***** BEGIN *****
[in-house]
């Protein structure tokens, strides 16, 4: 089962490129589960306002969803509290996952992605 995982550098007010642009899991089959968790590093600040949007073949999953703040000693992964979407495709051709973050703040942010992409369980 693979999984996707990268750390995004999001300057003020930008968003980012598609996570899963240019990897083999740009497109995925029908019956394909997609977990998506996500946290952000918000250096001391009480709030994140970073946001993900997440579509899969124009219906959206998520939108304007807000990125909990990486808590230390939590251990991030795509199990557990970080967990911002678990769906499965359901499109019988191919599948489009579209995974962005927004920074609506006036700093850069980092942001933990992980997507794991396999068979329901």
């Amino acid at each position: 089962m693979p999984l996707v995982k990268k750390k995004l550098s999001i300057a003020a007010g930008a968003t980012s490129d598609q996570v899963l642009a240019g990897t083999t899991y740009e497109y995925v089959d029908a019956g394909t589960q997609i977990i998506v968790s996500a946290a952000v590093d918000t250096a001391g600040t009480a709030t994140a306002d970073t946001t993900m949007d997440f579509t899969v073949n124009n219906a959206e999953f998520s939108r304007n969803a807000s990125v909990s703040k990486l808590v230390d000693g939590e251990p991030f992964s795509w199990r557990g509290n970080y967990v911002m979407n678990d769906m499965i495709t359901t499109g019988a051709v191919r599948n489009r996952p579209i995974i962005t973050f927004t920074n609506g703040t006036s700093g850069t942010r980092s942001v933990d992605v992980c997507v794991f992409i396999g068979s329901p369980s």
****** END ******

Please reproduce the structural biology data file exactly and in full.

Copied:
[in-house]
């Protein structure tokens, strides 16, 4: 089962490129589960306002969803509290996952992605 995982550098007010642009899991089959968790590093600040949007073949999953703040000693992964979407495709051709973050703040942010992409369980 693979999984996707990268750390995004999001300057003020930008968003980012598609996570899963240019990897083999740009497109995925029908019956394909997609977990998506996500946290952000918000250096001391009480709030994140970073946001993900997440579509899969124009219906959206998520939108304007807000990125909990990486808590230390939590251990991030795509199990557990970080967990911002678990769906499965359901499109019988191919599948489009579209995974962005927004920074609506006036700093850069980092942001933990992980997507794991396999068979329901």
């Amino acid at each position: 089962m693979p999984l996707v995982k990268k750390k995004l550098s999001i300057a003020a007010g930008a968003t980012s490129d598609q996570v899963l642009a240019g990897t083999t899991y740009e497109y995925v089959d029908a019956g394909t589960q997609i977990i998506v968790s996500a946290a952000v590093d918000t250096a001391g600040t009480a709030t994140a306002d970073t946001t993900m949007d997440f579509t899969v073949n124009n219906a959206e999953f998520s939108r304007n969803a807000s990125v909990s703040k990486l808590v230390d000693g939590e251990p991030f992964s795509w199990r557990g509290n970080y967990v911002m979407n678990d769906m499965i495709t359901t499109g019988a051709v191919r599948n489009r996952p579209i995974i962005t973050f927004t920074n609506g703040t006036s700093g850069t942010r980092s942001v933990d992605v992980c997507v794991f992409i396999g068979s329901p369980s």